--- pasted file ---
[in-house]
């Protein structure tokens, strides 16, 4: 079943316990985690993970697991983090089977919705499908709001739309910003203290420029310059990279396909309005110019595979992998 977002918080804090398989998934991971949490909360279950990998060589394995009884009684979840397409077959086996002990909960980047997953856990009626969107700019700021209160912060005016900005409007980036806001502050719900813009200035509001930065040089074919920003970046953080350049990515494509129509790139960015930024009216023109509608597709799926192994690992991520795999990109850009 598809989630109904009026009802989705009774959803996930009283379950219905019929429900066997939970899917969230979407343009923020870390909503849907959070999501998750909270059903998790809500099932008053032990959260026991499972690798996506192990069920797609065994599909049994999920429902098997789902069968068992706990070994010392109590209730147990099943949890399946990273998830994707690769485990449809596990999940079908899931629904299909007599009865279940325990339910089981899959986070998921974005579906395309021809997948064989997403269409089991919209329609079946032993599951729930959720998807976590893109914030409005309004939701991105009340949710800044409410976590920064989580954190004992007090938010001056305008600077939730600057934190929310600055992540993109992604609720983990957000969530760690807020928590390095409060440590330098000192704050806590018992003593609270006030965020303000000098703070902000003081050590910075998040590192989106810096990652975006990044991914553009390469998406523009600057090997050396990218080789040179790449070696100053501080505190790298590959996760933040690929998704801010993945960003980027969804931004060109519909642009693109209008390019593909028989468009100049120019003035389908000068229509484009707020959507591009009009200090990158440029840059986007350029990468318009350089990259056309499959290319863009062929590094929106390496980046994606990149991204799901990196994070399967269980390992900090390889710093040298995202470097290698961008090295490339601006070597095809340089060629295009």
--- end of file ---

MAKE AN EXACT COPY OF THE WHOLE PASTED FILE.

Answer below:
[in-house]
């Protein structure tokens, strides 16, 4: 079943316990985690993970697991983090089977919705499908709001739309910003203290420029310059990279396909309005110019595979992998 977002918080804090398989998934991971949490909360279950990998060589394995009884009684979840397409077959086996002990909960980047997953856990009626969107700019700021209160912060005016900005409007980036806001502050719900813009200035509001930065040089074919920003970046953080350049990515494509129509790139960015930024009216023109509608597709799926192994690992991520795999990109850009 598809989630109904009026009802989705009774959803996930009283379950219905019929429900066997939970899917969230979407343009923020870390909503849907959070999501998750909270059903998790809500099932008053032990959260026991499972690798996506192990069920797609065994599909049994999920429902098997789902069968068992706990070994010392109590209730147990099943949890399946990273998830994707690769485990449809596990999940079908899931629904299909007599009865279940325990339910089981899959986070998921974005579906395309021809997948064989997403269409089991919209329609079946032993599951729930959720998807976590893109914030409005309004939701991105009340949710800044409410976590920064989580954190004992007090938010001056305008600077939730600057934190929310600055992540993109992604609720983990957000969530760690807020928590390095409060440590330098000192704050806590018992003593609270006030965020303000000098703070902000003081050590910075998040590192989106810096990652975006990044991914553009390469998406523009600057090997050396990218080789040179790449070696100053501080505190790298590959996760933040690929998704801010993945960003980027969804931004060109519909642009693109209008390019593909028989468009100049120019003035389908000068229509484009707020959507591009009009200090990158440029840059986007350029990468318009350089990259056309499959290319863009062929590094929106390496980046994606990149991204799901990196994070399967269980390992900090390889710093040298995202470097290698961008090295490339601006070597095809340089060629295009």